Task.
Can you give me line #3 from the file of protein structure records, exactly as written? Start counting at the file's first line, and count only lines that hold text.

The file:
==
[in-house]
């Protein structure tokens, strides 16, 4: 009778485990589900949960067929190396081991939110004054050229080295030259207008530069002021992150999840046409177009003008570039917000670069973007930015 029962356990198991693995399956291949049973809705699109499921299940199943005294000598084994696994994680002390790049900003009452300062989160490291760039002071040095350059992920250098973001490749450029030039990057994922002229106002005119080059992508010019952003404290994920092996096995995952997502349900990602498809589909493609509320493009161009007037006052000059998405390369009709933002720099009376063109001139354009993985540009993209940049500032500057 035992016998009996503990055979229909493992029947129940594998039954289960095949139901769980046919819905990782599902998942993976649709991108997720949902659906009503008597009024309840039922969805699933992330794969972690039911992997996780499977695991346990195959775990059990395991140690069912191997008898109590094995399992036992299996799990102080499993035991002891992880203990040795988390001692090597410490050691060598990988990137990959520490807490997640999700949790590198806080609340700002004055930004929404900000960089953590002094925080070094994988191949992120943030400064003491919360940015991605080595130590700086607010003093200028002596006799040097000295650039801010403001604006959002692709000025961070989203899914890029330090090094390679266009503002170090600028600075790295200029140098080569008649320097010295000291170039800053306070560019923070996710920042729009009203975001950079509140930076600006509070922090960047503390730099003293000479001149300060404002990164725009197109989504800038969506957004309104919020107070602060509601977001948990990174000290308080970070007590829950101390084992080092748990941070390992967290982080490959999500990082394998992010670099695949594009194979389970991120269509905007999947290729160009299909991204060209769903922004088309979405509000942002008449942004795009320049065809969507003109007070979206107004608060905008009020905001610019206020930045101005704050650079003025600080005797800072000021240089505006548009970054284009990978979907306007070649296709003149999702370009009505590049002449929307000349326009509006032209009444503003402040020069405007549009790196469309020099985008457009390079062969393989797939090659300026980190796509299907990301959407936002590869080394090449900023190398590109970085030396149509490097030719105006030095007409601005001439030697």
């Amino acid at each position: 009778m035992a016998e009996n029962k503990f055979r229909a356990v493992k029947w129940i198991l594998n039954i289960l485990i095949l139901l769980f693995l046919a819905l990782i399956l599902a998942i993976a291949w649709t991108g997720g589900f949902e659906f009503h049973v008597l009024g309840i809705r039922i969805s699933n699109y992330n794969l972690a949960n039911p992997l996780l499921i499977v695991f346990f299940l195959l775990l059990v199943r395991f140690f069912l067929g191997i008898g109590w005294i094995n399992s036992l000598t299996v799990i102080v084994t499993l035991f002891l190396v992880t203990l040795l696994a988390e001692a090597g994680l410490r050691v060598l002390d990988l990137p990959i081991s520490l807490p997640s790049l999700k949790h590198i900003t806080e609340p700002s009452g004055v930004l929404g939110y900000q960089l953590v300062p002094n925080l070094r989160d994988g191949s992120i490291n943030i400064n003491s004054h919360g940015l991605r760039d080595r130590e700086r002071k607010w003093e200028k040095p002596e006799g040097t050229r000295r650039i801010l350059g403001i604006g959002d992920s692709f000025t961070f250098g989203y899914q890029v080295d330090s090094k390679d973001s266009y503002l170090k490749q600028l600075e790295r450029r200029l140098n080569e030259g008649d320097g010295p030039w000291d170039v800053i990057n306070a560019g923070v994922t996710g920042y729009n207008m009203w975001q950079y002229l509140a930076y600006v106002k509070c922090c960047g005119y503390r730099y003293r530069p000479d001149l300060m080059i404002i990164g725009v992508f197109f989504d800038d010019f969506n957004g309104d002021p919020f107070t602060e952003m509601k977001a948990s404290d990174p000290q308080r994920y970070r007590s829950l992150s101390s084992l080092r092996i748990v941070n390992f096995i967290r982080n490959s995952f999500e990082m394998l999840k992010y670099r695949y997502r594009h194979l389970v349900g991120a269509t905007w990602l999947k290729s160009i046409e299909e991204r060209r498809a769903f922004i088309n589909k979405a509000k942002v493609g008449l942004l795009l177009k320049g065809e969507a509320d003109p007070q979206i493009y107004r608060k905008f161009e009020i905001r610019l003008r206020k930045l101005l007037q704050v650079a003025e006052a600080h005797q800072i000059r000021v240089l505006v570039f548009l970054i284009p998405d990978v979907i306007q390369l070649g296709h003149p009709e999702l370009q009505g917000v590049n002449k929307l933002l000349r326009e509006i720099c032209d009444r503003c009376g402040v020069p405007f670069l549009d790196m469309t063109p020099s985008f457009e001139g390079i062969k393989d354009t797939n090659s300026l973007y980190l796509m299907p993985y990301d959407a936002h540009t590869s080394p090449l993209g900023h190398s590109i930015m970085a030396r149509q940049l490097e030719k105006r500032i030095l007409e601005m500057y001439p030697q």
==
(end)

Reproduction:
């Amino acid at each position: 009778m035992a016998e009996n029962k503990f055979r229909a356990v493992k029947w129940i198991l594998n039954i289960l485990i095949l139901l769980f693995l046919a819905l990782i399956l599902a998942i993976a291949w649709t991108g997720g589900f949902e659906f009503h049973v008597l009024g309840i809705r039922i969805s699933n699109y992330n794969l972690a949960n039911p992997l996780l499921i499977v695991f346990f299940l195959l775990l059990v199943r395991f140690f069912l067929g191997i008898g109590w005294i094995n399992s036992l000598t299996v799990i102080v084994t499993l035991f002891l190396v992880t203990l040795l696994a988390e001692a090597g994680l410490r050691v060598l002390d990988l990137p990959i081991s520490l807490p997640s790049l999700k949790h590198i900003t806080e609340p700002s009452g004055v930004l929404g939110y900000q960089l953590v300062p002094n925080l070094r989160d994988g191949s992120i490291n943030i400064n003491s004054h919360g940015l991605r760039d080595r130590e700086r002071k607010w003093e200028k040095p002596e006799g040097t050229r000295r650039i801010l350059g403001i604006g959002d992920s692709f000025t961070f250098g989203y899914q890029v080295d330090s090094k390679d973001s266009y503002l170090k490749q600028l600075e790295r450029r200029l140098n080569e030259g008649d320097g010295p030039w000291d170039v800053i990057n306070a560019g923070v994922t996710g920042y729009n207008m009203w975001q950079y002229l509140a930076y600006v106002k509070c922090c960047g005119y503390r730099y003293r530069p000479d001149l300060m080059i404002i990164g725009v992508f197109f989504d800038d010019f969506n957004g309104d002021p919020f107070t602060e952003m509601k977001a948990s404290d990174p000290q308080r994920y970070r007590s829950l992150s101390s084992l080092r092996i748990v941070n390992f096995i967290r982080n490959s995952f999500e990082m394998l999840k992010y670099r695949y997502r594009h194979l389970v349900g991120a269509t905007w990602l999947k290729s160009i046409e299909e991204r060209r498809a769903f922004i088309n589909k979405a509000k942002v493609g008449l942004l795009l177009k320049g065809e969507a509320d003109p007070q979206i493009y107004r608060k905008f161009e009020i905001r610019l003008r206020k930045l101005l007037q704050v650079a003025e006052a600080h005797q800072i000059r000021v240089l505006v570039f548009l970054i284009p998405d990978v979907i306007q390369l070649g296709h003149p009709e999702l370009q009505g917000v590049n002449k929307l933002l000349r326009e509006i720099c032209d009444r503003c009376g402040v020069p405007f670069l549009d790196m469309t063109p020099s985008f457009e001139g390079i062969k393989d354009t797939n090659s300026l973007y980190l796509m299907p993985y990301d959407a936002h540009t590869s080394p090449l993209g900023h190398s590109i930015m970085a030396r149509q940049l490097e030719k105006r500032i030095l007409e601005m500057y001439p030697q």